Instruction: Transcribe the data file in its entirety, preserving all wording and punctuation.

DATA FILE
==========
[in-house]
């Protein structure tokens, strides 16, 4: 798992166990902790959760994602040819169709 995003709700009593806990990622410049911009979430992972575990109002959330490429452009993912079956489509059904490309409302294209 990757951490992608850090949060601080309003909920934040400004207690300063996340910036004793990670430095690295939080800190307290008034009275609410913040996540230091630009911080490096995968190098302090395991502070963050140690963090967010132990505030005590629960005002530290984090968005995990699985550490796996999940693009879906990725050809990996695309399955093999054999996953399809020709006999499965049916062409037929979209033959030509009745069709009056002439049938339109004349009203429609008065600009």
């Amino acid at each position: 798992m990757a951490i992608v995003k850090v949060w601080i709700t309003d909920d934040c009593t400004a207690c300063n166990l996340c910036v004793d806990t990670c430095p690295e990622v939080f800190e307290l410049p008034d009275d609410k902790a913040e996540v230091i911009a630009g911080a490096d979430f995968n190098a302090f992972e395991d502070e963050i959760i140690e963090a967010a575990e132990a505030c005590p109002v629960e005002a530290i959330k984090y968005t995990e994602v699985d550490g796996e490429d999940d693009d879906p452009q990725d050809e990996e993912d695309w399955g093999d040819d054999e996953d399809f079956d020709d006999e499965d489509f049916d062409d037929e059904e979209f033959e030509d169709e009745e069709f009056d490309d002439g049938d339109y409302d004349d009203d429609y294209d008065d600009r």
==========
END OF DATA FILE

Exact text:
[in-house]
């Protein structure tokens, strides 16, 4: 798992166990902790959760994602040819169709 995003709700009593806990990622410049911009979430992972575990109002959330490429452009993912079956489509059904490309409302294209 990757951490992608850090949060601080309003909920934040400004207690300063996340910036004793990670430095690295939080800190307290008034009275609410913040996540230091630009911080490096995968190098302090395991502070963050140690963090967010132990505030005590629960005002530290984090968005995990699985550490796996999940693009879906990725050809990996695309399955093999054999996953399809020709006999499965049916062409037929979209033959030509009745069709009056002439049938339109004349009203429609008065600009």
């Amino acid at each position: 798992m990757a951490i992608v995003k850090v949060w601080i709700t309003d909920d934040c009593t400004a207690c300063n166990l996340c910036v004793d806990t990670c430095p690295e990622v939080f800190e307290l410049p008034d009275d609410k902790a913040e996540v230091i911009a630009g911080a490096d979430f995968n190098a302090f992972e395991d502070e963050i959760i140690e963090a967010a575990e132990a505030c005590p109002v629960e005002a530290i959330k984090y968005t995990e994602v699985d550490g796996e490429d999940d693009d879906p452009q990725d050809e990996e993912d695309w399955g093999d040819d054999e996953d399809f079956d020709d006999e499965d489509f049916d062409d037929e059904e979209f033959e030509d169709e009745e069709f009056d490309d002439g049938d339109y409302d004349d009203d429609y294209d008065d600009r």